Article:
F1: Alonso thinks his radio gets singled out

F1: Alonso thinks his radio gets singled out

Formula 1

F1: Alonso thinks his radio gets singled out


Fernando Alonso has expressed frustration at Formula One Management over the broadcast of his radio messages to the McLaren F1 team.

Alonso and McLaren teammate Jenson Button were in contention for a place in Chinese Grand Prix Q3, but their bid was halted when a wheel came off the Force India of Nico Hulkenberg with less than two minutes remaining in Q2. The incident resulted in a red flag, denying those on track – including Alonso and Button – the chance of a last flying lap and leaving the McLarens 12th and 13th.

When informed of the situation over the radio, Alonso let out three loud and long exasperated cries of frustration that were broadcast on the television feed of the session. When asked about him making the airwaves again, a slightly sarcastic Alonso intimated he felt his radio messages were getting singled out.

“First of all, my radio has been very quiet for the last five years, I guess!” he said. “But it seems always it’s quite attractive.

“I’ve heard many, many things they don’t put live. So it’s good to have that respect from FOM…”

Alonso’s radio messages previously made the headlines in Japan last year, when his expressions of frustration at the “GP2” performance of the Honda engine were broadcast.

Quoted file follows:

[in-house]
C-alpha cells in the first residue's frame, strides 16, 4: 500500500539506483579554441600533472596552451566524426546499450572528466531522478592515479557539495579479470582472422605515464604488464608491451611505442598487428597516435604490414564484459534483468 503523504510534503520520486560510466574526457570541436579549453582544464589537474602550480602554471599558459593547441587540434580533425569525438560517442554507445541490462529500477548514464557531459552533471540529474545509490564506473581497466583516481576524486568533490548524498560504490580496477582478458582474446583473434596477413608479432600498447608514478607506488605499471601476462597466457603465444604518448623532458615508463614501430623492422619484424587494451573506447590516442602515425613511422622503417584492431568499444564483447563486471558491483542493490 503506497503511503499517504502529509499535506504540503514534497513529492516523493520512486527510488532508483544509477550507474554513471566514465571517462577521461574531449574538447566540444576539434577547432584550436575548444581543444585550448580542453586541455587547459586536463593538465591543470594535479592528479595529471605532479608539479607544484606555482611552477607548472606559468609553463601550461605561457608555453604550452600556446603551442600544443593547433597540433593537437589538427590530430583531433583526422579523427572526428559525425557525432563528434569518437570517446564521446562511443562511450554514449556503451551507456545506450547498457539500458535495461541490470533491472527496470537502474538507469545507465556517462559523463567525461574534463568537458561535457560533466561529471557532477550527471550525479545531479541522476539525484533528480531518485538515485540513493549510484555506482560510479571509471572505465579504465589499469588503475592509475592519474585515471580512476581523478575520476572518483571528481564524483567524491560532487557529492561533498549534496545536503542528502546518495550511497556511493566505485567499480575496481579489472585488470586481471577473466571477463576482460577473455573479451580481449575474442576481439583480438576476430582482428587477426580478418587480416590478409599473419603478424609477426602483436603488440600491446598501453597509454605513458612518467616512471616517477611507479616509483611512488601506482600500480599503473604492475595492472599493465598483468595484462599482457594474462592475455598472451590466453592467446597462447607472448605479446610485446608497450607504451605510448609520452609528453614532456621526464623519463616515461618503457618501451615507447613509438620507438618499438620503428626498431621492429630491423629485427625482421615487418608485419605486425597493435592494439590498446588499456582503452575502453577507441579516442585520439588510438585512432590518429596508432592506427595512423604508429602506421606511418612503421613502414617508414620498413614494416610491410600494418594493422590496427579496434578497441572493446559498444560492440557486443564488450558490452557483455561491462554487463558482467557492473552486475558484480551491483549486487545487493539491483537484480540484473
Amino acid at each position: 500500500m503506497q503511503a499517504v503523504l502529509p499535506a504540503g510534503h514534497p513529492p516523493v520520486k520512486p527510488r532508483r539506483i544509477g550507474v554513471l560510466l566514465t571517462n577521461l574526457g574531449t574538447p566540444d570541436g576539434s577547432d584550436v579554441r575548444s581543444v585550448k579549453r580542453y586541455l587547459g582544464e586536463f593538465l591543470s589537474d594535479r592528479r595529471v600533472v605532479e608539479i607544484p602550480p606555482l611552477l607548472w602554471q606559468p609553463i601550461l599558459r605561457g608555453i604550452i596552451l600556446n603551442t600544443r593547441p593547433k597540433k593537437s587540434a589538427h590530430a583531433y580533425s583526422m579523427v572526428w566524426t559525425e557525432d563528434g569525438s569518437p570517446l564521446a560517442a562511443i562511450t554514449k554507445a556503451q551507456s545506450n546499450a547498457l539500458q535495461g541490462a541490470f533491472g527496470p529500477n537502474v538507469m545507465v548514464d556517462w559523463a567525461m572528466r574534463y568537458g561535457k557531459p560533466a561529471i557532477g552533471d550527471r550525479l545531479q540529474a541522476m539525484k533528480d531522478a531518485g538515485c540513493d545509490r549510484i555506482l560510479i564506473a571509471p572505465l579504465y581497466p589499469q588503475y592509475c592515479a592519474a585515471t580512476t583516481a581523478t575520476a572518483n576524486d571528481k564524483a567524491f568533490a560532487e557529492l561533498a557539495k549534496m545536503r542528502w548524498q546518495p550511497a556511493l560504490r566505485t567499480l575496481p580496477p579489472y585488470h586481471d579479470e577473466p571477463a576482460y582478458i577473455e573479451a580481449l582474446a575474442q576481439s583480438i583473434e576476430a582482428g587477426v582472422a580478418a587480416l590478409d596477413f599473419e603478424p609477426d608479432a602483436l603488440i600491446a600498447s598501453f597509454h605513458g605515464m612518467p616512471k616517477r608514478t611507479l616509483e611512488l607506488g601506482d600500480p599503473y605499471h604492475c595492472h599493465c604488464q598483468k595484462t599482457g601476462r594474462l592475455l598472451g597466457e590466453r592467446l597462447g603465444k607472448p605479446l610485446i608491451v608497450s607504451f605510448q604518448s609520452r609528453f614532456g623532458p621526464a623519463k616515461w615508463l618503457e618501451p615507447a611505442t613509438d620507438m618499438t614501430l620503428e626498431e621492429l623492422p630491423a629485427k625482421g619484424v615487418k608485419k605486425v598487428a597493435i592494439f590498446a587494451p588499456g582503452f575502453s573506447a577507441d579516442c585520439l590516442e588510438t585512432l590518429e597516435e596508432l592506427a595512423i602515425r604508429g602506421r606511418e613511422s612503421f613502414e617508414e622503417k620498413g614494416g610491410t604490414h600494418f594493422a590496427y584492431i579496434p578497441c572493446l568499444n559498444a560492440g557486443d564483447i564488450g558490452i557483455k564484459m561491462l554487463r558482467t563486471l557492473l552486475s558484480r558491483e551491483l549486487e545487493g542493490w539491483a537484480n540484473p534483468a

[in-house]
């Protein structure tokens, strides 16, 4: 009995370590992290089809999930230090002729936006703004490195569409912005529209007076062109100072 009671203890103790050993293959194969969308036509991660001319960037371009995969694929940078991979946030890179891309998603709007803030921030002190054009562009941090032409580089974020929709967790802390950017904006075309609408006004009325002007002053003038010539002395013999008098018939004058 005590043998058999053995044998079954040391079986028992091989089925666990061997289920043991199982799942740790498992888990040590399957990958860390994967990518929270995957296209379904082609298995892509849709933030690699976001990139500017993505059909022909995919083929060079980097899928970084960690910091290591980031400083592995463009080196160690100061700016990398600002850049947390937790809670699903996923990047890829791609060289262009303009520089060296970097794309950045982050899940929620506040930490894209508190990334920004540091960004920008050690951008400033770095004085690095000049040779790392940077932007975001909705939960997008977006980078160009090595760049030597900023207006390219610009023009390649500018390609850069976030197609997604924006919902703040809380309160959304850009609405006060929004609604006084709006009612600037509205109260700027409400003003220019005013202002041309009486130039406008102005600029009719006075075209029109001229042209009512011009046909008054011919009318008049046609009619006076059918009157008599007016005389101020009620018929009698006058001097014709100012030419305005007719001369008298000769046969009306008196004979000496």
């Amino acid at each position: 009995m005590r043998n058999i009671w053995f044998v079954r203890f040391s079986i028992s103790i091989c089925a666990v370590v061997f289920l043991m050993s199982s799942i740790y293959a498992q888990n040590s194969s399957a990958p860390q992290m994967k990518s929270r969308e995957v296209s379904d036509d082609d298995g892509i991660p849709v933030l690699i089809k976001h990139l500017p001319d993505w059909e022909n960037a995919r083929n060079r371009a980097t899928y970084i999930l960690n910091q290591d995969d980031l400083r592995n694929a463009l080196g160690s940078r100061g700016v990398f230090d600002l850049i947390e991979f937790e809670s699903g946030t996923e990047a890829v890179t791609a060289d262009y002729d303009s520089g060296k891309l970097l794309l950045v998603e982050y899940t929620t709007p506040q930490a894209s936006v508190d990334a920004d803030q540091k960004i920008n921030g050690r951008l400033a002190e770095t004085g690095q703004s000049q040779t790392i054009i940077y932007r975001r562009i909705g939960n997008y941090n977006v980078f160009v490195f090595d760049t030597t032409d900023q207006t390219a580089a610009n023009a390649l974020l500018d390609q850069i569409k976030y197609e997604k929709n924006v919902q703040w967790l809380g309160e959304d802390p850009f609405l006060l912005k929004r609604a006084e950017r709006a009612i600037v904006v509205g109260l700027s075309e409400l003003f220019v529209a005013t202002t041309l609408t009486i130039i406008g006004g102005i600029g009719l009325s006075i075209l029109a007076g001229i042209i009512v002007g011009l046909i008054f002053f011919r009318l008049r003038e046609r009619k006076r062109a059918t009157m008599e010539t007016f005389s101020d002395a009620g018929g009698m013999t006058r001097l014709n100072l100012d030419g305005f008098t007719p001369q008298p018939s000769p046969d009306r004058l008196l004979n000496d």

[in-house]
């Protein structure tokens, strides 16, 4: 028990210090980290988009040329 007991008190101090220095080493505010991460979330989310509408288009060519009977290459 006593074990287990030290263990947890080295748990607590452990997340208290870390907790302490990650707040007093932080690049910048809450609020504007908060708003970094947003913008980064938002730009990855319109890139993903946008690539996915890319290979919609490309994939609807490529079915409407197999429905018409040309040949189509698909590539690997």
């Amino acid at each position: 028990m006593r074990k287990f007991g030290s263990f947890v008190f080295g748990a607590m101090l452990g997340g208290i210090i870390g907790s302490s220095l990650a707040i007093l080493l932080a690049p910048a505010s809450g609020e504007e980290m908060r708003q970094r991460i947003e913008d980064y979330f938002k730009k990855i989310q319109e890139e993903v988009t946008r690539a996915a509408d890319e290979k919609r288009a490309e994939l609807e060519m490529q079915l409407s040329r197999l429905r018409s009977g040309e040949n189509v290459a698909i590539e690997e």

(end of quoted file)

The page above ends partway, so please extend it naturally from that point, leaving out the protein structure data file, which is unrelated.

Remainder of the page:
Explaining his genuine angst at the time of the Shanghai qualifying radio call, Alonso said: “I’ve been fighting in Q1 for the last year and a half, and now I have a car ready to go to Q3, so when you miss that opportunity, then obviously it’s frustrating.

“Today was massively frustrating because we felt competitive and in the fight to be in Q3 with both cars, which was a shame. If we think of the positives, last year we were simply aiming to get out of Q1, and now we are frustrated not to be in Q3, so definitely the direction is a good one. We are growing big time every race, which is a positive.”


Alonso has confirmed he is now feeling “zero pain” from the rib he fractured during his horrific crash in Australia and that forced him out of the Bahrain Grand Prix.

“I felt good today,” he said. “I slept very good last night – 10 or 11 hours. I don’t know – it was a record for the week because I’ve not been sleeping well with the jetlag. But yesterday maybe I missed the car so much for the last month that finally after doing some laps I felt more relaxed and I slept good.

“Zero pain, so all good. I had a much better day in the car, although still feeling it a bit over the bumps and on the corners sometimes. But I didn’t need any painkillers today or anything.”


Originally on Autosport.com